Most Expensive Art Ever Sold

Art auctions, museums and collections have been popular for decades, however the interest in older works have waned according to ART News. Collectors prefer Andy Warhol, Pablo Picasso and other 20th century pieces.

That is, until a record-breaking sale occurred in 2017 in the “Old Masters” category for a newly found, and extremely rare painting by Leonardo da Vinci sold for $450.3 million to Mohammed bin Salman, Crown Prince of Saudi Arabia.

Not only is the DaVinci the most expensive painting ever sold, it comes with a range of controversy and questions, experts in the art field are still trying to work through.

In the Beginning

In 2005, Robert Simon and two business partners purchased a badly damaged painting at a Louisiana auction. With a passion for DaVinci, Simon set out to see if restoring the painting was possible or if it was even authentic.

Renowned and widely respected restorer Dianne Dwyer Modestini set to work, correcting large slashes extending from the top of the painting, through Christ’s face and toward the bottom.

Once restored, in May 2008, experts in DaVinci work gathered at the National Gallery in London to inspect and discuss the authenticity of a painting, believed to the first Leonardo da Vinci found in decades.

The painting depicts a long, curly haired and bearded man looking straight ahead, with one hand pointing toward the sky and the other holding a sphere. Thought to be long-lost masterpiece, “Salvator Mundi” (Latin for Saviour of the World) the experts couldn’t help their excitement.

The thrill in the room was tangible, according to The Guardian and the piece was officially considered authentic.

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In 2011, the portrait of Christ was unveiled in the National Gallery’s Leonardo exhibition and in 2017, the painting sold as the most expensive painting ever auctioned.

Curious Events Lead to Questions

Immediately after the sale, questions began circulating among the art industry as to the history behind the painting and its authenticity.

Two separate studies were conducted, according to Smithsonian Magazine, surrounding the raised hand and the sphere. Were those portions of the painting added after DaVinci’s original design and if so, were they even added by DaVinci himself?

Modestini has stated she believes the head and first position of the raised hand were painted at the same time; however, Louvre restorers Vincent Delieuvin, Myriam Eveno and Elizabeth Ravaud believe the raised hand was painted after the fact due to one portion of the painting lying directly on the background while other portions do not, proving it could not have been painted at the same time as Christ’s head and body.

The Louvre restorers and Louvre president, Jean-Luc Martinez have stated in an unpublished text that they do believe the entire piece was created by DaVinci, but most likely, the hand and sphere were done after a time lapse.

The second study, done by computer scientist Steven J. Frank and art historian Andrea M. Frank is set to publish in the MIT Press’ Leonardo journal soon. The pair used convolutional neural networks (CNNs) to identify pieces in the art world as authentic.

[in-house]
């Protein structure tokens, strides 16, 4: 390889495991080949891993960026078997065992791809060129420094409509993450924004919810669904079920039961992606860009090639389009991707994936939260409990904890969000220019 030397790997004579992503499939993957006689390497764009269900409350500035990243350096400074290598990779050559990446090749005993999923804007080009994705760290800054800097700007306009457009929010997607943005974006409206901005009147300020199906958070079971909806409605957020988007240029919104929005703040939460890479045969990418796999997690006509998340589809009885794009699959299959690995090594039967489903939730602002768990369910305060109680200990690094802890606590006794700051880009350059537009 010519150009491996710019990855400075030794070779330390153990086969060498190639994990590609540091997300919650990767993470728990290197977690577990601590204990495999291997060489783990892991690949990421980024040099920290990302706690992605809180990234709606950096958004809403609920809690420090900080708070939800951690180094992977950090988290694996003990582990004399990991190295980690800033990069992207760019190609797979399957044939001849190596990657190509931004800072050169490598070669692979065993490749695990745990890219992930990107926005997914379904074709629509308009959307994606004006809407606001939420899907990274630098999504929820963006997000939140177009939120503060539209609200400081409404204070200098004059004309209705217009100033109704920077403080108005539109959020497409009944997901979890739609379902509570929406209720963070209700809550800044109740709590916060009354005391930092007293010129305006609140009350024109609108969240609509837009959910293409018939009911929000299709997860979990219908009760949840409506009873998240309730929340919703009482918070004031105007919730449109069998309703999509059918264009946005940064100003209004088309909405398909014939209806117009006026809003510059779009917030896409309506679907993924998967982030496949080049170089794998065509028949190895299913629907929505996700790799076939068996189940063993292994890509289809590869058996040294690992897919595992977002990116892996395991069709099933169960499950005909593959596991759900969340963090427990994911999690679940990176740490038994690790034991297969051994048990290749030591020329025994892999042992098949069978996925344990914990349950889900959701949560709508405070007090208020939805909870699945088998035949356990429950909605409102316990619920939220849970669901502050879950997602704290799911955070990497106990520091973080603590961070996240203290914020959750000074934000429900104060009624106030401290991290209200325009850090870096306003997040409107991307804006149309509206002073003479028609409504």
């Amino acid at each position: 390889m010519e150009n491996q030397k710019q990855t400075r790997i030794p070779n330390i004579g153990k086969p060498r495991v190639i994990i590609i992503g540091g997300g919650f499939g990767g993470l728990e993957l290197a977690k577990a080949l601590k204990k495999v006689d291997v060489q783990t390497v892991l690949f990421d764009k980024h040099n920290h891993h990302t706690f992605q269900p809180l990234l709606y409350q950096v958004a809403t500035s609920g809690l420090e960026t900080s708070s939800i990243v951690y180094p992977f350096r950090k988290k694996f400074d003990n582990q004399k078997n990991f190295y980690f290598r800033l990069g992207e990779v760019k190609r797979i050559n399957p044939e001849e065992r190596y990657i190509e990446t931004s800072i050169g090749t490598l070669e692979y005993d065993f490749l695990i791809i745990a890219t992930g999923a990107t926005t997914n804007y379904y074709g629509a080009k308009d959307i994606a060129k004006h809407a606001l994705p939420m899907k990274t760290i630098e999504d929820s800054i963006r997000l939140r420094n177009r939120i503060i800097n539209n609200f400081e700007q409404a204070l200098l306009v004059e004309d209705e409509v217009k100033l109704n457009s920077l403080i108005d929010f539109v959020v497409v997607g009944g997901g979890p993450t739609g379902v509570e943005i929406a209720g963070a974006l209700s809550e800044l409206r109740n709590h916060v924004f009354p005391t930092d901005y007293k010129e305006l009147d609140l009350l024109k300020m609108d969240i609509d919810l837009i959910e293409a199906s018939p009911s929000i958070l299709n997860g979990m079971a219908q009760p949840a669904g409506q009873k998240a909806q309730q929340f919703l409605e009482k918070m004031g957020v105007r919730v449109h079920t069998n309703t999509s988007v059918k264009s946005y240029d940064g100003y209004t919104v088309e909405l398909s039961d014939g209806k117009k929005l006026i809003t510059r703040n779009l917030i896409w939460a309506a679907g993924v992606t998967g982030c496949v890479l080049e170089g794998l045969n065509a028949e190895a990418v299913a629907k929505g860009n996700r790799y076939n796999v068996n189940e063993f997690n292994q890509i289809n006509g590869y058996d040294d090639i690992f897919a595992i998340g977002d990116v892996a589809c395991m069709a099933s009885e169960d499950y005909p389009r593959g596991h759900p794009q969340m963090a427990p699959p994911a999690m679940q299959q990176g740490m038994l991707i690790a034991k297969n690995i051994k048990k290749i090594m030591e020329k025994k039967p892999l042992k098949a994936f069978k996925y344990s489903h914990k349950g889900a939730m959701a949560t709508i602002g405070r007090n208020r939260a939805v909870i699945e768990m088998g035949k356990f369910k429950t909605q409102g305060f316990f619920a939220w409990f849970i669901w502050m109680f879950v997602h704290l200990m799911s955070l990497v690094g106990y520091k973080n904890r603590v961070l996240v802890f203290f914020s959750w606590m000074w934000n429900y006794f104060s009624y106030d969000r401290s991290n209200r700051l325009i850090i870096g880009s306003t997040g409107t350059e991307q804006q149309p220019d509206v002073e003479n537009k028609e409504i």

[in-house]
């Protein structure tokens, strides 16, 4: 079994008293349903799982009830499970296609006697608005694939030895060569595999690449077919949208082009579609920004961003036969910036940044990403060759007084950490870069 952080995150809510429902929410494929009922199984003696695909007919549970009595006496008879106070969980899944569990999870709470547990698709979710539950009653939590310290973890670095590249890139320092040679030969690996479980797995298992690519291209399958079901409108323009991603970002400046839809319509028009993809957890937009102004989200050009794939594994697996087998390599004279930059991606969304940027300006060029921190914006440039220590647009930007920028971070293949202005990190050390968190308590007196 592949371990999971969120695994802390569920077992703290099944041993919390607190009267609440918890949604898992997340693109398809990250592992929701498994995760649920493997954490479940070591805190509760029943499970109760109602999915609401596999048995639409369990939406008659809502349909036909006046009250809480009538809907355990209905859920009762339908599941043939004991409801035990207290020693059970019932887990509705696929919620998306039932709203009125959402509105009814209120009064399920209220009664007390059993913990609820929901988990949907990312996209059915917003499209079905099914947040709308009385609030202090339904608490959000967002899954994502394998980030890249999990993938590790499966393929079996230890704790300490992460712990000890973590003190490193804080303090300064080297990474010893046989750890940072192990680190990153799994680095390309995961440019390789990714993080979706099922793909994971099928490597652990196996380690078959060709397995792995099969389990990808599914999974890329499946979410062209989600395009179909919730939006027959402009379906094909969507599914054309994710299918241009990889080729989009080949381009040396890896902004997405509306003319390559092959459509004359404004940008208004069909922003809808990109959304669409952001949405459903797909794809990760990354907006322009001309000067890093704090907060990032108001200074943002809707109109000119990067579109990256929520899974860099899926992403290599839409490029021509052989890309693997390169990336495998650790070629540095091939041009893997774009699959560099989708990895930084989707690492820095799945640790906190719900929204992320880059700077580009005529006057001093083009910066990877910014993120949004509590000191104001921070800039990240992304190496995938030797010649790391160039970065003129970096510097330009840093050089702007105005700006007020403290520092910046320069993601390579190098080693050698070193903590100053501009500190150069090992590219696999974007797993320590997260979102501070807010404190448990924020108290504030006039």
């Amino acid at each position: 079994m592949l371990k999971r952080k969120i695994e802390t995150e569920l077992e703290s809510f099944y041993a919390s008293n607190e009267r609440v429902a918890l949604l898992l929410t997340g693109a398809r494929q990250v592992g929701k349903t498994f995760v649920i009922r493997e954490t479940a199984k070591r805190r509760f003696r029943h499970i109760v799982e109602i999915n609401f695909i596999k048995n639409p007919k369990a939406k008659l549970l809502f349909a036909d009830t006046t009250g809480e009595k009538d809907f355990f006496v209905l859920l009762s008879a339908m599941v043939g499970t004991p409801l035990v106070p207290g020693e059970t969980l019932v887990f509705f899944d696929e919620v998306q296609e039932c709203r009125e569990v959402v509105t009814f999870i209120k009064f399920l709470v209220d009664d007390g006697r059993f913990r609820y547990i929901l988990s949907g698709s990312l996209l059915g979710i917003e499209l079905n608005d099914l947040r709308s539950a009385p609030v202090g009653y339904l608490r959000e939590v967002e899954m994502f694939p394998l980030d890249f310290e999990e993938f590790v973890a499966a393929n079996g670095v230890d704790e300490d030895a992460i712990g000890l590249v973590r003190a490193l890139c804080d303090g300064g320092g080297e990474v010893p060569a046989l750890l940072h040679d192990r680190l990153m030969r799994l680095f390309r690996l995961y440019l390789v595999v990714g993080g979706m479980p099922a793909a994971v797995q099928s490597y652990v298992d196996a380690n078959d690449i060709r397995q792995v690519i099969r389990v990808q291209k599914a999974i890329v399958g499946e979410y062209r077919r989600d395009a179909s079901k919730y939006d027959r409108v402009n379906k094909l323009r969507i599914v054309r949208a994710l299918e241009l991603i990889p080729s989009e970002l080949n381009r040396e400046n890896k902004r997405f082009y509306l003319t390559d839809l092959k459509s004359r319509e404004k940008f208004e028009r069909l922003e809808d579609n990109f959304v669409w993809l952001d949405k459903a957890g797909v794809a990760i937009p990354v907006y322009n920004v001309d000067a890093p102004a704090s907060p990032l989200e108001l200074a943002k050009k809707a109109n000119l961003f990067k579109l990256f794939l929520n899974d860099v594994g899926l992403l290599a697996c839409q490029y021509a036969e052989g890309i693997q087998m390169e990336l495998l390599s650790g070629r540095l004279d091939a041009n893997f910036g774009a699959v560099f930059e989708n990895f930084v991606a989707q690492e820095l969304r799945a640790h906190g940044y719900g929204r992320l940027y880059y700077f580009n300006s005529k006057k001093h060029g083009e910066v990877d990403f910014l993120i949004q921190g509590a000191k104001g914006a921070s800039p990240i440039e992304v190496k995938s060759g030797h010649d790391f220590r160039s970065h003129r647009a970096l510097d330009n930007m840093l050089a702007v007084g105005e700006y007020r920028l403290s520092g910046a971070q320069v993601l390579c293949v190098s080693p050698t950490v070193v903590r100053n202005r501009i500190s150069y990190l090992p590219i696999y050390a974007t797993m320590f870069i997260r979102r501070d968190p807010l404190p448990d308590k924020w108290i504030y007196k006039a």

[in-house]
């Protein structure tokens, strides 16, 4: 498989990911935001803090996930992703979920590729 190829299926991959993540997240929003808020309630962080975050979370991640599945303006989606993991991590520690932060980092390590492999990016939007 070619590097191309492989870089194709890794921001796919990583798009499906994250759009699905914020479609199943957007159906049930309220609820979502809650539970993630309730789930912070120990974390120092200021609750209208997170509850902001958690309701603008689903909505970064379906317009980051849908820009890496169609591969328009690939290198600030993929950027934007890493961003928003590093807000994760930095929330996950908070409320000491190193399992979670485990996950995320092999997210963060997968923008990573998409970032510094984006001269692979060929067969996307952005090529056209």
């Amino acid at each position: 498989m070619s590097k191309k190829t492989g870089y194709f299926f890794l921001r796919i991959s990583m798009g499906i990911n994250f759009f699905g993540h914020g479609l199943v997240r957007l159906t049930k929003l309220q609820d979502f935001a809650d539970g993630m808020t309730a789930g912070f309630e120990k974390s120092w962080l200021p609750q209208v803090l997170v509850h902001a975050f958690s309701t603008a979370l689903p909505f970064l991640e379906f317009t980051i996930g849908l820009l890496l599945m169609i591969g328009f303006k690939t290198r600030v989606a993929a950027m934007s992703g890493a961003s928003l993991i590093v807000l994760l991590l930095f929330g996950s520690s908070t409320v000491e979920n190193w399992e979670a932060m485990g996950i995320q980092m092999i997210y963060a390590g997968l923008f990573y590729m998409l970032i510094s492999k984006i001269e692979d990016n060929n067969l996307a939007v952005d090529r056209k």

According to the Art Newspaper, the Frank’s believe DaVinci created Christ’s head and shoulders but not his raised hand and sphere.

The Process of Restoration

Not only have both studies raised questions about the full authenticity of painting, but Thomas Campbell, former director of New York’s Metropolitan Museum questioned the conservation steps taken to restore the piece.

A photo of the piece mid-restoration has surfaced and sheds light on the extensive restoration needed to make the piece what it is today. The dramatic differences lead experts to question how far one should go to restore a historical painting.

Martin Clayton, a curator of DaVinci’s drawings at the Royal Library in Windsor Castle agrees the painting is “all Leonardo” however, after the restoration, the very pure Leonardo work as has been partly “obscured.”

In fact, in the original painting, Christ had two right thumbs; what art historians call “a repentance, used to mean a second thought”. By the time the painting was revealed at Christie’s auction, Christ’s hand shows a single thumb – evidence, some say, the restoration has been overdone.

Many art historians have weighed in on the discussion, citing the common use of a student or understudy to complete a painting DaVinci or his famous peers were bored with or even as an educational tool for their pupils. It was also a common occurrence for several similar paintings to surface, one by DaVinci and three similar works by his students.

Where is it Now?

The Saudi Arabia’s Ministry of Culture allowed experts to conduct a scientific analysis of the painting in 2018, however, a historic unveiling was scheduled in 2019 at the Louvre Abu Dhabi for visitors to see the “Salvator Mundi” but just weeks prior, the event was suddenly postponed, leaving some to believe Bin Salman got cold feet from all of the gossip and rumors surrounding the piece.

Kemp insists that the issue is not fear of authenticity but will not comment further. For audiences, the mysterious disappearance into the recesses of Bin Salman’s possession just continue to fuel speculation, confusion and mystery.

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Sources: ART News, The Guardian, Smithsonian Magazine, Art Newspaper

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